Portuguese Program Impacts Students Globally

“Portuguese is an amazing program that tends to fly under the radar. From the moment that I sat down in my first ever Portuguese class till now as a junior, the Portuguese program has made a significant impact on my education here at UVM,” says UVM student Asya Cook when asked about the program housed in the Department of Romance Languages and Linguistics.

Interest in learning Portuguese is increasing in the United States. According to the Modern Language Association, the enrollment of university students into Portuguese programs increased about 20 percent over the years 1998 and 2002 and 10.8 percent between 2006 and 2009. Although the number of Portuguese speakers in the US is still relatively small, nearly 280 million people speak Portuguese worldwide. Most of these (over 190 million) are Brazilians.

Debora Teixeira This growth has led to the creation of new Portuguese language programs in American universities, like the program at the University of Vermont, which was inaugurated in the fall of 2009. With an enrollment of approximately 70 students each year, Lecturer Debora Teixeira (pictured) says, “Students of Portuguese at UVM form a diverse mix, with interests ranging from Brazilian music (Música Popular Brasileira, or MPB) to sports, and from environment to business.”

The Office of International Education offers several study abroad programs in Brazil and Portugal.   According to sophomore Lorena Liñero Lopez, learning Portuguese has“changed my education career because it makes me want to study more of this language and not one of the extremely common ones like Spanish, etc.  With four semesters only of Portuguese, I feel completely comfortable to be going to Brazil for study abroad in the spring of '14.”

Portugues seminar UVM students can also immerse themselves in lusophone (Portuguese-speaking) cultures right on campus at the Casa Luso-Brasileira (Portuguese House) at the Global Village in Living and Learning. Numerous events are organized by the Casa each semester, including the Bate-Papo, a weekly Portuguese conversation table (pictured).  “The Portuguese program has inspired me to create the Living and Learning program (Portuguese House) to delve more into the culture. Initiated by the class, I became a student leader,” says Asya. “I wanted to learn as much about the language and culture as possible.”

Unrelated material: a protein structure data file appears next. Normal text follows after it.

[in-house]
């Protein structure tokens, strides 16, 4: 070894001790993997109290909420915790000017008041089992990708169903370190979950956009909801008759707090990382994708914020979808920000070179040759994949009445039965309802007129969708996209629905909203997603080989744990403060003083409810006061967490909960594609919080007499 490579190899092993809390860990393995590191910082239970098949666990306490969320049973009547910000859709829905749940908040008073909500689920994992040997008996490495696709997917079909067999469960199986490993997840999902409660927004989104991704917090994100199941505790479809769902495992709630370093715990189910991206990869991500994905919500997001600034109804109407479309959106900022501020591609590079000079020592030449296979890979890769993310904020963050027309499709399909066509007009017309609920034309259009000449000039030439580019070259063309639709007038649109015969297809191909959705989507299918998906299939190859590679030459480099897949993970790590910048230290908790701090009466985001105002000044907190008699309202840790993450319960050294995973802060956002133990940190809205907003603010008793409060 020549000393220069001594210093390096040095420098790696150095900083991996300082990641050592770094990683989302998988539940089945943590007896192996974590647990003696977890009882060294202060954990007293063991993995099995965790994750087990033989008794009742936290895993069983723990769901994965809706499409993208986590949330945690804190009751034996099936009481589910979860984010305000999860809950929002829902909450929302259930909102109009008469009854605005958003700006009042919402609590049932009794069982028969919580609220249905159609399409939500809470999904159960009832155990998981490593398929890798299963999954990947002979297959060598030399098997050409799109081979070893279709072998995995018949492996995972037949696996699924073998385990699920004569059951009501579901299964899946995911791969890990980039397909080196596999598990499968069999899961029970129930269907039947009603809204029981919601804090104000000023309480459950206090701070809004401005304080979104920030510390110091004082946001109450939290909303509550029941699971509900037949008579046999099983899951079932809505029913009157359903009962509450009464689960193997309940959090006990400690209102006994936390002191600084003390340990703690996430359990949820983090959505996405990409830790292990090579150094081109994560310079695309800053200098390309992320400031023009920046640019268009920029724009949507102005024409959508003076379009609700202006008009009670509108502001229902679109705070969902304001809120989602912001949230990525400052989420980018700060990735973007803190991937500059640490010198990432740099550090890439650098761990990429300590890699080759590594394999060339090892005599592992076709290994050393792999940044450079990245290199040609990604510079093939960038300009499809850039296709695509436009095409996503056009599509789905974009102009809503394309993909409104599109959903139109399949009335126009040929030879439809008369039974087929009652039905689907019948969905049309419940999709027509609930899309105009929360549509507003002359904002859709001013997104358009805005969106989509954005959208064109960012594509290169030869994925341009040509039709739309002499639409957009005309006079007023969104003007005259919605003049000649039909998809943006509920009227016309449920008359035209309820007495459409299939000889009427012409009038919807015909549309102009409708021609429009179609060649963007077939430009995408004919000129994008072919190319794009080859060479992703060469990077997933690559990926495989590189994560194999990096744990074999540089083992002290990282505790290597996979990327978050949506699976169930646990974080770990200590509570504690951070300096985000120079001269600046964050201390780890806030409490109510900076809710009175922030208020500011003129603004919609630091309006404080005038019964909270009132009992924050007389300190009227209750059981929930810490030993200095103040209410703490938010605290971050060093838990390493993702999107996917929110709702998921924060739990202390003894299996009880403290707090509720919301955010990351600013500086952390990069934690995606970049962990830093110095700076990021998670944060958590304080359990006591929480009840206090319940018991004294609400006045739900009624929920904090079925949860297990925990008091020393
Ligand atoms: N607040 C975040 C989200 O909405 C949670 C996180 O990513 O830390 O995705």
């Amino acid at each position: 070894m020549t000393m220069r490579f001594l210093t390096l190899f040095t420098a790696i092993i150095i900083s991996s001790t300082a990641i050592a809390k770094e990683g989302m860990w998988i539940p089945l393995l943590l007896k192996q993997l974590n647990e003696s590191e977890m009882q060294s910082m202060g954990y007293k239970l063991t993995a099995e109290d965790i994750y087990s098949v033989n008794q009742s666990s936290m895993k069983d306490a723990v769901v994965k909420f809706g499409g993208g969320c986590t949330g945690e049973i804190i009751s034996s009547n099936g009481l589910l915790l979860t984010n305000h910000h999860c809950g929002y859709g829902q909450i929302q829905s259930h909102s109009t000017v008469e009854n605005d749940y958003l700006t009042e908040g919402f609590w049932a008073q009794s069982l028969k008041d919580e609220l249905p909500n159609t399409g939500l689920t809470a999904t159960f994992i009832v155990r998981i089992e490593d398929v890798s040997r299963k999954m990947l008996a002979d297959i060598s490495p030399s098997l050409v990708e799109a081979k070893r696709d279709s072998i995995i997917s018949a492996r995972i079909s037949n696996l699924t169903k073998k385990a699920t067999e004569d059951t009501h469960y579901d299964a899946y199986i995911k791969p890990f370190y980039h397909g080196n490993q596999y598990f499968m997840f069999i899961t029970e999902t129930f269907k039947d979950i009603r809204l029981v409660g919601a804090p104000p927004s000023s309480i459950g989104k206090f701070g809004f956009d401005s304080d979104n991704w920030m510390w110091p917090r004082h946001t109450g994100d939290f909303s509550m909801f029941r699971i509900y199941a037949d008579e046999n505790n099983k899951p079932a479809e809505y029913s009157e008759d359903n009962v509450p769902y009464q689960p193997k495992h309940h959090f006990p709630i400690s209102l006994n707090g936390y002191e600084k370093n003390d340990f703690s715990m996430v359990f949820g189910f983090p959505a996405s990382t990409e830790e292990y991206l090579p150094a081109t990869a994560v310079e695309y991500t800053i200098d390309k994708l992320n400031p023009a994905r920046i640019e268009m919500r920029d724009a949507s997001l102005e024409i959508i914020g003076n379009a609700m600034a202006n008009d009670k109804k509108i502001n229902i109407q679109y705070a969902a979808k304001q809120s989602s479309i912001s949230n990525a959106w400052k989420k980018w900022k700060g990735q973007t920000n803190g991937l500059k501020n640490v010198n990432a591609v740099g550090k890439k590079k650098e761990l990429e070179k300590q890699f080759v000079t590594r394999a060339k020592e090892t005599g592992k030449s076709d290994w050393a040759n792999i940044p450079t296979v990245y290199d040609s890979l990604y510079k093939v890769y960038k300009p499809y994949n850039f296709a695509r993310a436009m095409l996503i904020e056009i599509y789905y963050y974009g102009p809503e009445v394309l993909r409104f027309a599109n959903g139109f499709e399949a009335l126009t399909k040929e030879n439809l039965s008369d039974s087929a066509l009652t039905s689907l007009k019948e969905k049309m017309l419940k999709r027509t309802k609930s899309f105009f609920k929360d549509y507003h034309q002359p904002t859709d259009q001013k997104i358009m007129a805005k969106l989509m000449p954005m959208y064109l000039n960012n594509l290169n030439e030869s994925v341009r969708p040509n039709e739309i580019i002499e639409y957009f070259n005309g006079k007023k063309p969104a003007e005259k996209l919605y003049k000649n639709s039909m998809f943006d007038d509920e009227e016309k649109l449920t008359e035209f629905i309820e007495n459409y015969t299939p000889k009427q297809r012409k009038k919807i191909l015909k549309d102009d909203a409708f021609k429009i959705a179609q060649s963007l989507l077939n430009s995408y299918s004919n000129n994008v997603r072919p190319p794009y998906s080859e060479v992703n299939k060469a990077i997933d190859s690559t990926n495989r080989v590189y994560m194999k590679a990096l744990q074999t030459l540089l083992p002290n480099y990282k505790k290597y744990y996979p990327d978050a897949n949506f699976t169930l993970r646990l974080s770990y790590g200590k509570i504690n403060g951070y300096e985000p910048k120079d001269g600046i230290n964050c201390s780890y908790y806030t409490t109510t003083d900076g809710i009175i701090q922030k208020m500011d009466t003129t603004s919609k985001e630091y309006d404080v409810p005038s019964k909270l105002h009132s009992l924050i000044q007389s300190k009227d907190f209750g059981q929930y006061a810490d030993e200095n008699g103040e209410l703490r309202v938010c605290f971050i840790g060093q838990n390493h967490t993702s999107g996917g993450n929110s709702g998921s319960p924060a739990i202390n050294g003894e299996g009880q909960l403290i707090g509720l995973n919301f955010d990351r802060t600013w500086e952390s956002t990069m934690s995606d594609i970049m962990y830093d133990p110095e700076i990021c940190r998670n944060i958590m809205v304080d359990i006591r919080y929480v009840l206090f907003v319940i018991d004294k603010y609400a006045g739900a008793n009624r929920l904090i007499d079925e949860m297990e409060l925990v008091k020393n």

Portuguese is currently the fifth most widely spoken language in the world and the third in the Western Hemisphere. The Portuguese were pioneers of long-distance marine travels and as a result, disseminated their native language throughout the globe. By the mid sixteenth century, Portuguese had become the lingua franca of Asia and Africa for trade and administration. Today, it is the official language of ten countries and territories: Brazil, Mozambique, Angola, Portugal, Guinea Bissau, East Timor, Macau, Cape Verde, São Tomé and Príncipe, and Equatorial Guinea. South America, Africa, China, and India are particularly appealing regions for college graduates passionate about healthcare, non-profit work, environmental issues, and business.

First-year student Stephanie Santos may sum it up best:  “The Portuguese program at UVM has taught me the language, peoples, and culture of various Portuguese-speaking countries, and it has given me the skills I need to navigate myself through our ever-diversifying world.”